|OSGOOD-JACOBS, LOGAN - Swarthmore College|
|CARLSON, PEREGRINE - Swarthmore College|
|MACKEN, NELSON - Swarthmore College|
Submitted to: Journal of Energy Resources Technology
Publication Type: Peer Reviewed Journal
Publication Acceptance Date: 7/12/2012
Publication Date: 10/19/2012
Citation: Boateng, A.A., Mullen, C.A., Osgood-Jacobs, L., Carlson, P., Macken, N. 2012. Mass balance, energy and exergy analysis of bio-oil production by fast pyrolysis. Journal of Energy Resources Technology. 134/042001-1-9.
Interpretive Summary: The U.S. Departments of Agriculture and Energy are committed to achieving the country’s energy security through the development of domestic renewable energy and advanced biofuels which will at the same time create opportunities for the farm and rural communities. Of the various biomass conversion technologies being studied, fast pyrolysis has received the farmers’ attention due to its small footprint and potential ease of deployment on-farm. At ARS, a bench scale unit has been developed to test this process on many sources of biomass, including dedicated energy crops (e.g. switchgrass), crop residues (e.g. corn stover, straw) and other waste materials. For the pilot scale system, small size, the high viscosity of bio-oil and the variability of feedstock make it difficult to achieve a balance of the material flows in and out. Therefore, a mathematical mass balance model was developed which can take data generated from test runs and determine how much of the carbon, hydrogen, oxygen and nitrogen in the biomass is ultimately found in each of the products from this process. It can also help researchers determine the amount of each material that is not collected because it is stuck in the system or escaped the system prior to collection. These losses will be minimized in scale up to a production system, and this model allows for prediction of product yields on a larger scale. Another model was then developed which takes the outcome of the mass balance model and data from testing on the products and determines the exergy efficiency of the system. Exergy is an advanced theory which is related to energy, but measures the “real world” work which can be done by a material. The exergy results for the system can be incorporated into a larger context where the process is part of a system where biomass is grown, converted to fuel and then consumed as fuel and be used to determine the sustainability of the entire system. This information will be useful to those developing and commercializing biofuel products via pyrolysis and those studying sustainable biofuels development.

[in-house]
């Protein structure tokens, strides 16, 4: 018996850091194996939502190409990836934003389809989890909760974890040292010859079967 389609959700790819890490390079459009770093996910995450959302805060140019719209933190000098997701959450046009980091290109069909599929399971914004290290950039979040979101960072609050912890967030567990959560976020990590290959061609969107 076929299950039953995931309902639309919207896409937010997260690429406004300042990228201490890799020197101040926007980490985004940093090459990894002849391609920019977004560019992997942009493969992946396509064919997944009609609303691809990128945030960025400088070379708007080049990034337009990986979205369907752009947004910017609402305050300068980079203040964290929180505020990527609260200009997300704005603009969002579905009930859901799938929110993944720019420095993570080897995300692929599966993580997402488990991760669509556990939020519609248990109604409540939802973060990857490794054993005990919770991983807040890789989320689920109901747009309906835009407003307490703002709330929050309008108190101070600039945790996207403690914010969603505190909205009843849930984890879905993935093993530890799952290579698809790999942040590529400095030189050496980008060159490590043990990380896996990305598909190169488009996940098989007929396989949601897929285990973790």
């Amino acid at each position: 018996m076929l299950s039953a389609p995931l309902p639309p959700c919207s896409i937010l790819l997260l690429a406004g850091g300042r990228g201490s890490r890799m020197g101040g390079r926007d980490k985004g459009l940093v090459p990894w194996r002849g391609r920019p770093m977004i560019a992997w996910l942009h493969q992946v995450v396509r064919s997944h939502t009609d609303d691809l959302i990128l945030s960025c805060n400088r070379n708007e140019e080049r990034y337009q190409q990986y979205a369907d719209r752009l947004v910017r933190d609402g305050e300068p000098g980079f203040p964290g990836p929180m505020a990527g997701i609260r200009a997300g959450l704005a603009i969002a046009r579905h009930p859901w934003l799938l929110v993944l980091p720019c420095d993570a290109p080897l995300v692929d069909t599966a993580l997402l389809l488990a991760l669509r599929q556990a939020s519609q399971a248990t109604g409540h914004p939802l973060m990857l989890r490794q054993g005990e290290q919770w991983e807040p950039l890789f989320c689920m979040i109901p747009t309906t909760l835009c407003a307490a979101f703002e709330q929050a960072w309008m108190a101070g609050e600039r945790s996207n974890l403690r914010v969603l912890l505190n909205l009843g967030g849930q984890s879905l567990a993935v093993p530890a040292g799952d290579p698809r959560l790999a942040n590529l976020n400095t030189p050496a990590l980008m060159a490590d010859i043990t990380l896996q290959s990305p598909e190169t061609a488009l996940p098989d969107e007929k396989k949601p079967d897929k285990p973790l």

Technical Abstract: Mass, energy and exergy balances are analyzed for bio-oil production in a bench scale fast pyrolysis system developed by the USDA’s Agricultural Research Service (ARS) for the processing of commodity crops to fuel intermediates. Because mass balance closure is difficult to achieve due, in part, to the system’s small size and complexity a linear programming optimization model is developed to improve closure of elemental balances without losing the overall representation of the pyrolysis products. The model results provide an opportunity to analyze true energy and exergy balances for the system. While energy comparisons are based on heating values, exergy flows are computed using statistical relationships and other standard techniques. Comparisons were made for a variety of biomass feedstocks including energy crops and various byproducts of agriculture and Bioenergy industry. The mass model allows for proper accounting of sources of mass loss and suggestions for improved system performance. Energy recovery and exergetic efficiency are compared for a variety of pyrolysis product utilization scenarios including use of biochar and non-condensable gases as heat sources. Exergetic efficiencies show high potential for energy utilization when all the pyrolysis product streams can be recycled to recuperate their internal energy. The exergy analysis can be beneficial to developing exergetic life cycle assessments (ELCA) for the fast pyrolysis process as sustainable technology for advanced biofuels production.